Water Everywhere, Not a Drop in the Chinnambedu lake

Canal that brings in water is encroached by vegetation, residential and commercial establishments, hence leaving Chinnambedu lake dry despite heavy rainfall.

Published: 20th November 2015 06:33 AM  |   Last Updated: 20th November 2015 07:08 AM   |  A+A-

CHENNAI: There was water all over — on the streets and on the fields, inside homes and bringing the river to spate. As it rained without respite for a few days earlier this week, there was water everywhere - except the waterbody right in the centre of it all. Amid the chaos all around, the Chinnambedu lake, third biggest waterbody in the region, is completely dry.

Spread across 1,500 acres, this is the third biggest lake in Chennai-Tiruvallur region after Chembarambakkam and Poondi, right next to which the Arani river flowing filped to the brim. But it cannot take in any water as the canal that brings in water to the lake has been encroached by private residential and commercial establishments. If this were cleared of encroachments and overgrown vegetation, the water that now is draining at Pulicat backwaters could have been saved and used later for irrigating farmlands in 20 villages in the neighbourhood, said local public.

Located 40 km from Chennai the lake was  originally spread over 1,548 acres., but shrunk substantially due to encroachments. Water from this lake caters to the irrigation needs of more than 6,000 acres cultivable land in Tiruvallur district. Two main incoming canals were created in Chinnambedu village during the late 1960s to  connect the Arani river and the lake to ensure that the surplus water from the river flowed in to the lake during the rainy season.But settlements along this zone started to expand gradually, and according to the local people, there were no efforts to prevent them. As a result, their cultivation got affected every year, added fsrmers here.


The Chinnambedu lake which can hold up to two thousand million cubic feet of water is also the primary soure of water for four other lakes in Durainallur, Vadakanallur, Keelmeni and Peravalur, all of which spread across 400-500 acres.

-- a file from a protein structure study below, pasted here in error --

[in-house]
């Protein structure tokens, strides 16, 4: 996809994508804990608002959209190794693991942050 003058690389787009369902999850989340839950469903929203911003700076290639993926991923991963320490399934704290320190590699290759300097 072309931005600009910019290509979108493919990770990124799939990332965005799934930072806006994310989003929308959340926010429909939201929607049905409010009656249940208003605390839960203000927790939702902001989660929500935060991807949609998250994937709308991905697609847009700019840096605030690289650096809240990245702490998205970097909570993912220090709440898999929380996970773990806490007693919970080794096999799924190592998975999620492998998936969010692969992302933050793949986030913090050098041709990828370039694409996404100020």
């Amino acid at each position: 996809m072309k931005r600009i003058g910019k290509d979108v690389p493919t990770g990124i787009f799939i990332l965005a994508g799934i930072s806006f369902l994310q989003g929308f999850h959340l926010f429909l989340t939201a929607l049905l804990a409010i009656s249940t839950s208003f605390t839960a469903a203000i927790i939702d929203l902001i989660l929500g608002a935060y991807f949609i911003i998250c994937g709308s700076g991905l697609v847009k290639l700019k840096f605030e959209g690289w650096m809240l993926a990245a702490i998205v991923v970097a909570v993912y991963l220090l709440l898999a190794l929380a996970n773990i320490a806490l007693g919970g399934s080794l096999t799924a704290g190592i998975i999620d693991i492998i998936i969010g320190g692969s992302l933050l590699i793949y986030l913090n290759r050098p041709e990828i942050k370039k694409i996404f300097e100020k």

Murugan, a farmer said, “Despite being a crucial water source, it was disheartening to see floods on one side of the road and a dry lake, which is a crucial water source for us, dry on the other side of the road.”

B Tulsi Narayanan, district secretary of the All India Kisan Sabha said, “Every time, few officials come and clear few bushes along the South-East corner of the lake, but never took any efforts to clear the major encroachments along the Northern and Western areas near Periyapalayam.”

Losing hope, a set of farmers last week decided to clear some of the overgrown vegetation on their own.

Thavamani, district secretary of Communist Party of India (CPI) said that though they removed few bushes with their bare hands, they had to hire a bulldozer to clear huge thorny bushes, trees along the incoming canal passage for which everyone contributed around Rs 500.

Though this trace of water was no way going to help their irrigation, the water could be used for their cattle, he added. Paddy, ground nut and flowers (rose, jasmine) are the major cultivations in this area and as a result of the floods and

encroachments, farming would be affected in nearby villages including Agaram, Pettai, Keelmeni, Peravalur and Andarkuppam next summer without sufficient water, added Tulsi Narayanan. Tiruvallur District Collector, K Veera Raghava Rao, was unavailable for comment.


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